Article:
Small-scale Forestry

, Volume 13, Issue 3, pp 377–395 | Cite as

Variations in the Social Networks of Forest Owners: The Effect of Management Activity, Resource Professionals, and Ownership Size

  • Tatyana B. Ruseva
  • Tom P. Evans
  • Burnell C. Fischer
Research Paper

Abstract

Social networks play an important role in the communication of information among forest owners and how owners process that information in making land management decisions. This article examines variations in the social network characteristics of family forest owners using survey data and interviews with 42 owners in south-central Indiana. We examine how network structure and content vary by harvesting activity, information sources, ownership attributes, sociodemographic characteristics, and location. Quantitative measures of network size and diversity, along with a qualitative understanding of network content and function are discussed and compared for active and passive forest managers. We find that active managers (people who had a recent timber harvest) had at least twice as many social ties related to forest management compared to passive managers, particularly after accounting for parcel ownership size, forest area, and total landholding size. Learning and service were the main functions of these networks, with learning being the most frequently cited reason for talking to others regardless of the management profile of forest owners. The study contributes to a growing interest in mixed-methods approaches to network studies and research on social networks in private forestry.

Keywords

Ego networks Family forest owners Network structure Network diversity Network content 

Supplementary material

11842_2014_9260_MOESM1_ESM.pdf (351 kb)
Supplementary material 1 (PDF 350 kb)

References

  1. Alig RJ, Lee KJ, Moulton R (1990) Likelihood of timber management on nonindustrial private forests: evidence from research studies. General Technical Report SE-60. USDA Forest Service, Southeast Forest Experiment Station, Asheville, NCGoogle Scholar
  2. Beach RH, Pattanayak SK, Yang JC, Murray BC, Abt RC (2005) Econometric studies of non-industrial private forest management: a review and synthesis. For Policy Econ 7(3):261–281CrossRefGoogle Scholar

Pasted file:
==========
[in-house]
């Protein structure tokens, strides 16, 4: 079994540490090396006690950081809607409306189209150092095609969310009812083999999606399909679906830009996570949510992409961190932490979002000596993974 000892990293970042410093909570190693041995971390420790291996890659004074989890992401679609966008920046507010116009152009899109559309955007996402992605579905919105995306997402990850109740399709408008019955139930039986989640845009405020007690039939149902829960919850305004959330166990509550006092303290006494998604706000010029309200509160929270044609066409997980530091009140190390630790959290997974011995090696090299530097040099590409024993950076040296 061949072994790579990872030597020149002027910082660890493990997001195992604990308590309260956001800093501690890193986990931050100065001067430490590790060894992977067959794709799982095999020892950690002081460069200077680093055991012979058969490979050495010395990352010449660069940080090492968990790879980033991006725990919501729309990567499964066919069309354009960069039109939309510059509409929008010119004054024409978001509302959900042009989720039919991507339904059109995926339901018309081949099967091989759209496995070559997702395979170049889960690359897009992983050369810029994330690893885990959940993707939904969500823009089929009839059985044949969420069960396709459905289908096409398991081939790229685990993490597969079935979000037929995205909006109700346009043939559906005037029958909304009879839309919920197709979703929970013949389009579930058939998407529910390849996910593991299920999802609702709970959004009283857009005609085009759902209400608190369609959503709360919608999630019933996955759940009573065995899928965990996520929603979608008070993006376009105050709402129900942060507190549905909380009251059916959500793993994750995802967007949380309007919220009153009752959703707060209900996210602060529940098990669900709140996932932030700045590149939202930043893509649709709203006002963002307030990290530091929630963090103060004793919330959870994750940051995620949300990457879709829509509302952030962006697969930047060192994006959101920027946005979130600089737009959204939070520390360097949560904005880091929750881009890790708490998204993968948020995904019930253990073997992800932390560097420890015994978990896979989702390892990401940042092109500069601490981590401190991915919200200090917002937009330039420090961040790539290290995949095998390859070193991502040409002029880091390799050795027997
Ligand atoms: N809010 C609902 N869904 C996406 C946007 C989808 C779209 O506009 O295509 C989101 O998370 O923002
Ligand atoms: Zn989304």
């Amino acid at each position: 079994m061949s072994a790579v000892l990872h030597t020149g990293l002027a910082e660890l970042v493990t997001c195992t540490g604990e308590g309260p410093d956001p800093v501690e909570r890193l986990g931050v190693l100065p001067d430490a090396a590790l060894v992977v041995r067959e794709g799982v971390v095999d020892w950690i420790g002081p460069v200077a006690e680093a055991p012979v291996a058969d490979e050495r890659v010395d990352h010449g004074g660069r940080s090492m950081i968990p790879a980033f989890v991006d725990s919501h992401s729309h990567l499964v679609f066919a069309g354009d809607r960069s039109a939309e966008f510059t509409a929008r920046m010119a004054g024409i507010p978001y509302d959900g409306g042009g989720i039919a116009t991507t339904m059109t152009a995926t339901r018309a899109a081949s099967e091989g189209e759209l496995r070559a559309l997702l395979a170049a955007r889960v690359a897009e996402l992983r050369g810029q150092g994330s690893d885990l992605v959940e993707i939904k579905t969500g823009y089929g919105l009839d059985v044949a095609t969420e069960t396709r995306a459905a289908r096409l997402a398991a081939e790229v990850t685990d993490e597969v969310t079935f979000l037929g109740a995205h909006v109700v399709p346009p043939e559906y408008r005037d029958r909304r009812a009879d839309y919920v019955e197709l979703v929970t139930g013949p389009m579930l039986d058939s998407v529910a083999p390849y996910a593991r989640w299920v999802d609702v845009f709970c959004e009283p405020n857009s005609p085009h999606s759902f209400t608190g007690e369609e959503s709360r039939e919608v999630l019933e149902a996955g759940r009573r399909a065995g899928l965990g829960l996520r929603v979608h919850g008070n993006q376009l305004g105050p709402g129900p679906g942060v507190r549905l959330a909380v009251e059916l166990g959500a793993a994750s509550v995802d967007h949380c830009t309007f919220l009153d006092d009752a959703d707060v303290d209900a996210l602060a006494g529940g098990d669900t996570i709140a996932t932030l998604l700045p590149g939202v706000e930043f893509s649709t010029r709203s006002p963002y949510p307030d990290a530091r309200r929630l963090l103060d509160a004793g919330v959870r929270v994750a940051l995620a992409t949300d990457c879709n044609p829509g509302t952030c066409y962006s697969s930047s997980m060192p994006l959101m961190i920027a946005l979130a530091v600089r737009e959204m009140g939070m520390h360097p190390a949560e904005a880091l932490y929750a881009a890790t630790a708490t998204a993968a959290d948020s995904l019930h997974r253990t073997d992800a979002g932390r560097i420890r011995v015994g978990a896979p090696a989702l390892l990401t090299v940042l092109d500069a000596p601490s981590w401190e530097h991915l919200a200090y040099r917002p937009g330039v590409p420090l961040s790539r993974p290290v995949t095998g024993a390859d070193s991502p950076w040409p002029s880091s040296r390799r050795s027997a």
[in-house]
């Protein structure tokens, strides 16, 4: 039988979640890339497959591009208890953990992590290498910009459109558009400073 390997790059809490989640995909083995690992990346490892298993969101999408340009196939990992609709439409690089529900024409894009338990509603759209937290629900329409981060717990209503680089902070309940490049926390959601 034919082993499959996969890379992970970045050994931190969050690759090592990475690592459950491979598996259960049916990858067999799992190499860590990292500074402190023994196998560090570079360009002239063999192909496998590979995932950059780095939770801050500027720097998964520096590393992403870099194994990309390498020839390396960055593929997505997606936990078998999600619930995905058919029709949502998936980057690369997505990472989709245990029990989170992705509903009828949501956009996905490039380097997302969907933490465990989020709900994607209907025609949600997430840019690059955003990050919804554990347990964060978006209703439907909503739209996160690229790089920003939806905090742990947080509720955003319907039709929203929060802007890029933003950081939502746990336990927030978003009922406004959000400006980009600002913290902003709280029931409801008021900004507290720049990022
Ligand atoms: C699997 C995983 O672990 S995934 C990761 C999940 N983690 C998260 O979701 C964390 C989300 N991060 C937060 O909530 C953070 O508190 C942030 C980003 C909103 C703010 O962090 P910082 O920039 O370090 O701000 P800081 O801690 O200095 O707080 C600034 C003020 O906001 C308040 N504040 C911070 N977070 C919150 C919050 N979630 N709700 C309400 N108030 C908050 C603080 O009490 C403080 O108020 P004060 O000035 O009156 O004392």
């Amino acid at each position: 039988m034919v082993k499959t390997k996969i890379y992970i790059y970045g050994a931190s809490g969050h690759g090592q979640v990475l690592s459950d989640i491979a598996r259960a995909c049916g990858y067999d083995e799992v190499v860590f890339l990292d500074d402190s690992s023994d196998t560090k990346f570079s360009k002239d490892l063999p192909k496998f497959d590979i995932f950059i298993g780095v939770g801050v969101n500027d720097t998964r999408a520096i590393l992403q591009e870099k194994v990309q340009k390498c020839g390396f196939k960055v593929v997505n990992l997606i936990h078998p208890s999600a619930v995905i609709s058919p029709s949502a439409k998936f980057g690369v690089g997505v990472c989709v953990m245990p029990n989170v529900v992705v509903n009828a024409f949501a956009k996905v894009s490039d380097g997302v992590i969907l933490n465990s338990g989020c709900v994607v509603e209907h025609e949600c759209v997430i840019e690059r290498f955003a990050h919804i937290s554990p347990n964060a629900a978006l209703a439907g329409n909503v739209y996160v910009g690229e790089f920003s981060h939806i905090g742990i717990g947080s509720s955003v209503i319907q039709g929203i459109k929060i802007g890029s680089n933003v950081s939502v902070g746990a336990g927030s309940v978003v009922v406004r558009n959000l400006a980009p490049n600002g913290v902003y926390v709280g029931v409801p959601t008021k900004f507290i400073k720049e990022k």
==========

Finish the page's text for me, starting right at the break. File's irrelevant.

3. Bengston D, Asah S, Butler B (2011) The diverse values and motivations of family forest owners in the United States: an analysis of an open-ended question in the National Woodland Owner Survey. Small Scale For 10:339–355CrossRefGoogle Scholar
  4. Bergmann SA, Bliss JC (2004) Foundations of crossboundary cooperation: resource management at the public-private interface. Soc Nat Resour 17(5):377–393CrossRefGoogle Scholar
  5. Bodin O, Prell C (2011) Social networks and natural resource management: uncovering the social fabric of environmental governance, 1st edn. Cambridge University Press, New YorkCrossRefGoogle Scholar
  6. Borgatti SP (2006) E-NET software for the analysis of ego-network data. Analytic Technologies, Needham, MAGoogle Scholar
  7. Borgatti SP, Mehra A, Brassm DJ, Labianca G (2009) Network analysis in the social sciences. Science 323(5916):892–895PubMedCrossRefGoogle Scholar
  8. Boyatzis RE (1998) Transforming qualitaitive information: thematic analysis and code development. Sage Publications, Thousand Oaks, CAGoogle Scholar
  9. Bultena GL, Hoiberg EO (1986) Sources of informatoon and technical assistance for farmers in controlling soil erosion. In: Lovejoy SB, Napier TL (eds) Conserving soil: insights from socioeconomic research. Soil Conservation Society of America, Ankeny, IA, pp 71–82Google Scholar
  10. Butler BJ (2008) Family forest owners of the United States, 2006. General Technical Report NRS-27. USDA Forest Service, Northern Research Station, Newtown Square, PA. www.treesearch.fs.fed.us/pubs/15758
  11. Butler BJ, Leatherberry EC (2004) America’s family forest owners. J For 102(7):4–14Google Scholar
  12. Butler BJ, Tyrrell M, Feinberg G, Van Manen S, Wiseman L, Wallinger S (2007) Understanding and reaching family forest owners: lessons from social marketing research. J For 105(7):348–357Google Scholar
  13. CIPEC (Center for the Study of Institutions, Population, and Environmental Change) (2008) A survey of forest and land management in south-central Indiana. Indiana University, Bloomington, CIPECGoogle Scholar